I hate to break anybody's bubble, but jasmine-scented rice is commonplace around Asia and not unique to Thailand. The Thais have been upset over the creation of jasmine-scented "Jazzman" rice in the U.S., but even their nationalistic efforts to protect their famed product failed. And now, according the The Bangkok Post, jasmine rice is grown all over Asia, though the Issan's unique soil and weather may make Thai rice unique. It's something like wine production, so perhaps appellation designations are in the cards.
The gene primarily responsible for the aroma of Hom Mali rice is not unique to Thailand and is found across Asia, according to the world's leading rice research body.
Following the recent local outcry over the US-developed Jazzmen rice strain, scientists from the Philippines-based International Rice Research Institute analysed 318 varieties of aromatic rice to "clear up confusuion" about the origin of the aroma gene found in Thai jasmine rice.
All varieties were from the International Rice Genebank, including 16 types of Thai jasmine rice. "Ninety-five per cent of the aromatic rice analysed shared the same version of the major gene for fragrance found in Thai jasmine rice," said Melissa Fitzgerald, grain quality researcher at IRRI. "Our research also suggests that the aroma gene did not originate in Thai jasmine rice."
Traditional varieties of aromatic rice from 17 Asian and Southeast Asian countries - Afghanistan, Bangladesh, Bhutan, China, India, Indonesia, Iran, Laos, Malaysia, Burma, Nepal, Pakistan, the Philippines, Sri Lanka, Taiwan, Thailand and Vietnam - have the same gene that contributes to their aromatic qualities, Ms Fitzgerald said.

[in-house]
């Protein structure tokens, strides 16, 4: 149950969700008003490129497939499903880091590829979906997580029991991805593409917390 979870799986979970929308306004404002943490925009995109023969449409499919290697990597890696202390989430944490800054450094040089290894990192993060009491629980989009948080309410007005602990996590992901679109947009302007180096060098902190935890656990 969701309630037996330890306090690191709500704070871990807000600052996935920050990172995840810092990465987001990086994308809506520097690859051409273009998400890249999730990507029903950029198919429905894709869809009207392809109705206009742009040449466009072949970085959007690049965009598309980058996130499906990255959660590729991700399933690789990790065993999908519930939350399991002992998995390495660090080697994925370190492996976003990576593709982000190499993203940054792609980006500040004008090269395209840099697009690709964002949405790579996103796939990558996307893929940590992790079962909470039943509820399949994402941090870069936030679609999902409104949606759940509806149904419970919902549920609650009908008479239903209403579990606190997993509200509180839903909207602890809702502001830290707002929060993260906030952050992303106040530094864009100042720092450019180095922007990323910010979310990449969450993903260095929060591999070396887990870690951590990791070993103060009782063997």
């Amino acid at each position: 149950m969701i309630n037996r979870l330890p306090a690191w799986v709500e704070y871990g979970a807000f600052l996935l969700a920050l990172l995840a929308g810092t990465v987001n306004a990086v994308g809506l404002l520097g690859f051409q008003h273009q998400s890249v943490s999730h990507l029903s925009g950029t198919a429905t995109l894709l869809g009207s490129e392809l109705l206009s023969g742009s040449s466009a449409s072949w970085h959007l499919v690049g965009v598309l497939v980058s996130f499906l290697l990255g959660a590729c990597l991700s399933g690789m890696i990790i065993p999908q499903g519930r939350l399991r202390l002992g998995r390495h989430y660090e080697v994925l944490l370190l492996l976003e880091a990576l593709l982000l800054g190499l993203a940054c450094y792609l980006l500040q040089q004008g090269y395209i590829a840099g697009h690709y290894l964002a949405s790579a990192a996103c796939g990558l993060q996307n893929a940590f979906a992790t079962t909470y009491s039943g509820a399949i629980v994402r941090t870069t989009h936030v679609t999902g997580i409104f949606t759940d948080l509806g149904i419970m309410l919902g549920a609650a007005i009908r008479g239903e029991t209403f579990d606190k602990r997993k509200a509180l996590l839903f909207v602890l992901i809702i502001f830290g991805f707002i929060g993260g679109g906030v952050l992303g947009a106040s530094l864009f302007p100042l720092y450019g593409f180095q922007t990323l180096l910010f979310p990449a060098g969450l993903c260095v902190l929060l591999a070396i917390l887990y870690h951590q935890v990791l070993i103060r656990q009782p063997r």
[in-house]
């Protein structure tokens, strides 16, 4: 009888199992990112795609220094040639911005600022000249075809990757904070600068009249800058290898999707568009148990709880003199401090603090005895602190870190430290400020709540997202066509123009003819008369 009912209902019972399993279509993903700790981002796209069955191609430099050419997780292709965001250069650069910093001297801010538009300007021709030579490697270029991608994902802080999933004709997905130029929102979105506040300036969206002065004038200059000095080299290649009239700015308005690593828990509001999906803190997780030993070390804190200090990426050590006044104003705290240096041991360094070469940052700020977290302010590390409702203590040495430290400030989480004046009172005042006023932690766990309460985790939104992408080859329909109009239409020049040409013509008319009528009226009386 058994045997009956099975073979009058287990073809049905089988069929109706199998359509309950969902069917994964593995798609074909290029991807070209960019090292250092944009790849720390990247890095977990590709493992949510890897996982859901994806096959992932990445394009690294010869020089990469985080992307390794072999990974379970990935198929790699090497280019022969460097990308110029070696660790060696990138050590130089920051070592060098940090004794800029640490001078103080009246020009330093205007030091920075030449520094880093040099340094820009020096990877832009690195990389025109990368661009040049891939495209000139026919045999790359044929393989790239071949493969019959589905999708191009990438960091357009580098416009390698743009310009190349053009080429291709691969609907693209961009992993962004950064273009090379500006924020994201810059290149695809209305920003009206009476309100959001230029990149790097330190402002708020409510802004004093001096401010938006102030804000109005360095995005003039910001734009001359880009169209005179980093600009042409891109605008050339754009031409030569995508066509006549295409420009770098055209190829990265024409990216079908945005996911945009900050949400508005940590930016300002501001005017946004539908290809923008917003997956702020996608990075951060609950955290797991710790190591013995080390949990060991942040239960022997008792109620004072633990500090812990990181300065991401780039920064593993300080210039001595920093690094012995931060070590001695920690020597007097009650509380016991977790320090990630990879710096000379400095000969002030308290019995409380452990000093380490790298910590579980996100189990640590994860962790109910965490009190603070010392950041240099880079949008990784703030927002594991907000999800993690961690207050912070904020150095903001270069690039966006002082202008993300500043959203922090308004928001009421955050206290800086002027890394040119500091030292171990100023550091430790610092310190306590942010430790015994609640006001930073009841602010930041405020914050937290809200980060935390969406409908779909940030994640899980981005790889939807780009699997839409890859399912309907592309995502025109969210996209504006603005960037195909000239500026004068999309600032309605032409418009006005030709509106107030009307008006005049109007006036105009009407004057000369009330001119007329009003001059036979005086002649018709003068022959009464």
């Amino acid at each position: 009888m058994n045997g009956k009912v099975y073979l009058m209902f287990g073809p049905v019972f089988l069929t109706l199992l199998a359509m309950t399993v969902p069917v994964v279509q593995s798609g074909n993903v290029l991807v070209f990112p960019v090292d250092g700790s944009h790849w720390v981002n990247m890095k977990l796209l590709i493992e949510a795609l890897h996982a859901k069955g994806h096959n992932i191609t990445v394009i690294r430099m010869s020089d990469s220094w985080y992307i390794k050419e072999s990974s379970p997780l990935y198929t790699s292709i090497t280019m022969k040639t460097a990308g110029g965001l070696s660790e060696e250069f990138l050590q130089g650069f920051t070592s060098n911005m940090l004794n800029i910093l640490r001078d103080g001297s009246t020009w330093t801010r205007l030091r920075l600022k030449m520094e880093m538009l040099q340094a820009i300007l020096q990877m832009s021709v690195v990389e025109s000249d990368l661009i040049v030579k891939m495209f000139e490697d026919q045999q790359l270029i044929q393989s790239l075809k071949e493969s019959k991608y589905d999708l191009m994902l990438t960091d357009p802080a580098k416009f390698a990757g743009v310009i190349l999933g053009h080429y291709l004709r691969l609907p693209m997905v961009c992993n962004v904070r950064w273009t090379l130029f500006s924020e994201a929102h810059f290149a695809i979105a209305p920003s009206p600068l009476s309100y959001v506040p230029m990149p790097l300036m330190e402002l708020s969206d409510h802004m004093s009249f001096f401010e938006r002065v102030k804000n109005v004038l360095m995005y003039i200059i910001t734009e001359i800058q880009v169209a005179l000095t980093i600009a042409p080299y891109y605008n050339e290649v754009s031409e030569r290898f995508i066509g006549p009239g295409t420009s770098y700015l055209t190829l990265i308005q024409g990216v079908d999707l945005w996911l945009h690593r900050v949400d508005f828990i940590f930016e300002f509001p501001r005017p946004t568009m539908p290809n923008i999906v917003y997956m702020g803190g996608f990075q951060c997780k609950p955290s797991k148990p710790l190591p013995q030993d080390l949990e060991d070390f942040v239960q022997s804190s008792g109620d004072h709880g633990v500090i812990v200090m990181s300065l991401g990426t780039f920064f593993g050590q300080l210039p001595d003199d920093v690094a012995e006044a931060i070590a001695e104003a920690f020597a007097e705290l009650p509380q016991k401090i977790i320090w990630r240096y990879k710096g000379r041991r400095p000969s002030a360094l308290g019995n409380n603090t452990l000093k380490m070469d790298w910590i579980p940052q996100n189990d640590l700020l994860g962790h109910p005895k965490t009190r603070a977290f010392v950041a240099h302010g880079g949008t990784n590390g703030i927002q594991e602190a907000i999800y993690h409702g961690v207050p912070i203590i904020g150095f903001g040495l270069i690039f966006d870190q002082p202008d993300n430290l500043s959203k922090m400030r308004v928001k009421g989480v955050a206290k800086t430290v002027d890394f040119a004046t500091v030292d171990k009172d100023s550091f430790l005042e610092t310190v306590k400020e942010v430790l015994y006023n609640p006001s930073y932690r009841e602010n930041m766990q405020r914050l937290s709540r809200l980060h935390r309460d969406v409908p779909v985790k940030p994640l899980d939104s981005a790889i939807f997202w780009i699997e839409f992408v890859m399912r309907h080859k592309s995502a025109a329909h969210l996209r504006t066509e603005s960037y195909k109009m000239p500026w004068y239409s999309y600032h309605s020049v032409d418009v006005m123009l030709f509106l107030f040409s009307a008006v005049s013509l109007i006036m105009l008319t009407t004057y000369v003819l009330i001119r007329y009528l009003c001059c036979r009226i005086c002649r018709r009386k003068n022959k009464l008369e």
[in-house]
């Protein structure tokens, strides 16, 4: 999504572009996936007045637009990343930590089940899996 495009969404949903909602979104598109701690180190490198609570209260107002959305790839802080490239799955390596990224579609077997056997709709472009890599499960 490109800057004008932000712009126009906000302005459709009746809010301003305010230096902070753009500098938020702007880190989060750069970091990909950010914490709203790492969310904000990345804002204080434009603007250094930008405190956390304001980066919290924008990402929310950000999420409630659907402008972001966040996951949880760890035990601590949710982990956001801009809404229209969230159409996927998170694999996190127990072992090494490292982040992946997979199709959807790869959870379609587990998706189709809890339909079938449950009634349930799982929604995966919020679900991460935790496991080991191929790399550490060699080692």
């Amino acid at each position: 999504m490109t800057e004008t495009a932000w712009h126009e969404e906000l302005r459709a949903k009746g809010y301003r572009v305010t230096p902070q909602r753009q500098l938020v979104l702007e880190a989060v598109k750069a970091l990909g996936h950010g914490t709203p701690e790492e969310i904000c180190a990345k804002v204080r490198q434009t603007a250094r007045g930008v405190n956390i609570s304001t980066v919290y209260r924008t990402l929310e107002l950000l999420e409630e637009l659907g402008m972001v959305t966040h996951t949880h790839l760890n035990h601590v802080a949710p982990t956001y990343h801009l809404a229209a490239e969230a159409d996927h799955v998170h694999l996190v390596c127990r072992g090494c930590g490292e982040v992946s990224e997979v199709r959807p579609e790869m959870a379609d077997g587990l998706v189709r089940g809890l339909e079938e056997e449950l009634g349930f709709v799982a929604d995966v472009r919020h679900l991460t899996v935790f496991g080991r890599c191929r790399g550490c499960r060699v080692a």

Agriculture and Cooperatives Minister Theera Wongsamut said last month DNA tests conducted on Jazzman to see if it violated the Hom Mali patent showed it was developed from an "inferior" Chinese strain.
Head of the International Rice Genebank, Ruaraidh Sackville-Hamilton, said any organisation can legally obtain aromatic rice for breeding as long as it followed conditions on sharing laid out in an international treaty.
However, Dr Sackville-Hamilton also added the much-prized fragrant Hom Mali rice was due to more than just genetics. "The unique aroma of Thai jasmine rice is a result of a combination of the presence of the version of the major gene for fragrance, other minor genes, and the climatic and soil conditions in Thailand where Thai Jasmine rice is grown," said Dr Sackville-Hamilton.
"Duplicating exactly this combination of genetic characteristics and growing conditions would be difficult, assuring a place for Thailand's distinctive Jasmine rice in the market."